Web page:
Singapore is the fourth most liveable city in Asia after Osaka, Tokyo and Hong Kong in the latest such ranking by The Economist magazine.
The Republic came in 52nd out of 140 cities in the Economist Intelligence Unit's (EIU) latest Liveability Ranking. Hong Kong was ranked 31st.
The index, designed to help international firms work out how much to pay employees to live and work in a given city, ranks cities based on measures such as stability, health care, culture and environment, education and infrastructure.
The Australian city of Melbourne was tops for the fourth year in a row, with a score of 97.5 out of 100, while the war-torn Syrian city of Damascus was in last place with 30.5 points.
Four Australian and three Canadian cities made the top 10, along with Vienna in Austria, Helsinki in Finland and Auckland in New Zealand.
While the scores of the top cities did not change much, average liveability across the world has fallen by 0.68 per cent since 2009, "highlighting the fact that the last five years have been characterised by heightened unrest in the wake of the global economic crisis", the EIU said in its report.
Singapore, which was also ranked 52nd last year, had 88.7 points while Hong Kong had 92. It was rated the same as Hong Kong on stability and health care, ahead of it on infrastructure, and behind it on education and culture and environment.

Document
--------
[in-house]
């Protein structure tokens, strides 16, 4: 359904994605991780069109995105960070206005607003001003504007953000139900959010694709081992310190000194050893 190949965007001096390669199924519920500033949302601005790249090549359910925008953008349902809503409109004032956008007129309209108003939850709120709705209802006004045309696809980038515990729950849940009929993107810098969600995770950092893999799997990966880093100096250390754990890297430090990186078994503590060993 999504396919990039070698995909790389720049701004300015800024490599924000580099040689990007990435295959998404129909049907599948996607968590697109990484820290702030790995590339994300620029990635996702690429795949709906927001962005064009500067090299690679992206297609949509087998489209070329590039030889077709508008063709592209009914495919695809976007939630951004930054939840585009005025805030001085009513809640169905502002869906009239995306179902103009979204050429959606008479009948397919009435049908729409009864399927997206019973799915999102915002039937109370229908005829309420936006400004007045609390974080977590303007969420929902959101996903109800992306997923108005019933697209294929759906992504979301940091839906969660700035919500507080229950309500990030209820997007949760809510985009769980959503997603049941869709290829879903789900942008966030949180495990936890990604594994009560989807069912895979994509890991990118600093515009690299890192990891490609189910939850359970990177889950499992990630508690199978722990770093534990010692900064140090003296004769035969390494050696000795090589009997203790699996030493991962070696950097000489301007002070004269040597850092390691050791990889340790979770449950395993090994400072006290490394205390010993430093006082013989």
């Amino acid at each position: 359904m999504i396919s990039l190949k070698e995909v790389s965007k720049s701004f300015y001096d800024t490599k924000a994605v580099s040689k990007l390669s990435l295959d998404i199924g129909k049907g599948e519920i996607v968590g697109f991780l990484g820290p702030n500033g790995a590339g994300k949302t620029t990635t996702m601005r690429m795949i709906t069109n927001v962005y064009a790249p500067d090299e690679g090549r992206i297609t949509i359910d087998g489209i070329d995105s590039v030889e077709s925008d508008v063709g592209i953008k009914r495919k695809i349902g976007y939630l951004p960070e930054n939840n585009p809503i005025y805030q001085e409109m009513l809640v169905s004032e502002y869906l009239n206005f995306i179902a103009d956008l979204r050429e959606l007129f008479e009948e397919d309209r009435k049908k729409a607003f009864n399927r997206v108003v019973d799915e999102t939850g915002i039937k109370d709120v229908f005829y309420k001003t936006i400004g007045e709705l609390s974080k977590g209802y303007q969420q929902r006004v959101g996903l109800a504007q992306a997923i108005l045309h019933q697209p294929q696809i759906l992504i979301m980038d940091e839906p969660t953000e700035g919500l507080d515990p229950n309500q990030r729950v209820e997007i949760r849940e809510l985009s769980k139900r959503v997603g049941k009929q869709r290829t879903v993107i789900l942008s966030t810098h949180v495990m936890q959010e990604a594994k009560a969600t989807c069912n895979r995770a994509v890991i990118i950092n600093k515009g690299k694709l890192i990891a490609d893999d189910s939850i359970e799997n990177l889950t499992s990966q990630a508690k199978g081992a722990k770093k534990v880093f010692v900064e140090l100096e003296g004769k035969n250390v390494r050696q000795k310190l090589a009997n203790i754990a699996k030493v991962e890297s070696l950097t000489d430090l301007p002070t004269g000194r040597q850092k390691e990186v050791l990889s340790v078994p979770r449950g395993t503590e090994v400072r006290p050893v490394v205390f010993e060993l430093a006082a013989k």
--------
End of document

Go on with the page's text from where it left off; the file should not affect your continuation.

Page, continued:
Singapore's culture and environment score of 77 out of 100, taking into account humidity and temperature, discomfort of the climate to travellers, corruption, social or religious curbs, censorship and cultural availability, among others, was lowered by its humid climate, said EIU analyst Toby Iles.
It also lost marks on censorship, scoring a two (uncomfortable) on a scale of zero (intolerable) to four (acceptable), he said. The education score includes availability and quality of private schools.
A city's overall score of more than 80 means there are few challenges to living there, and employees posted there do not merit hardship pay.
"(Singapore's) score is 88.7 out of 100 and anything over 80 means there aren't really any significant challenges to living in that place," Mr Iles said.
Of the 140 cities, 64 scored more than 80. Just 13 fell in the bottom tier, with scores of 50 or less.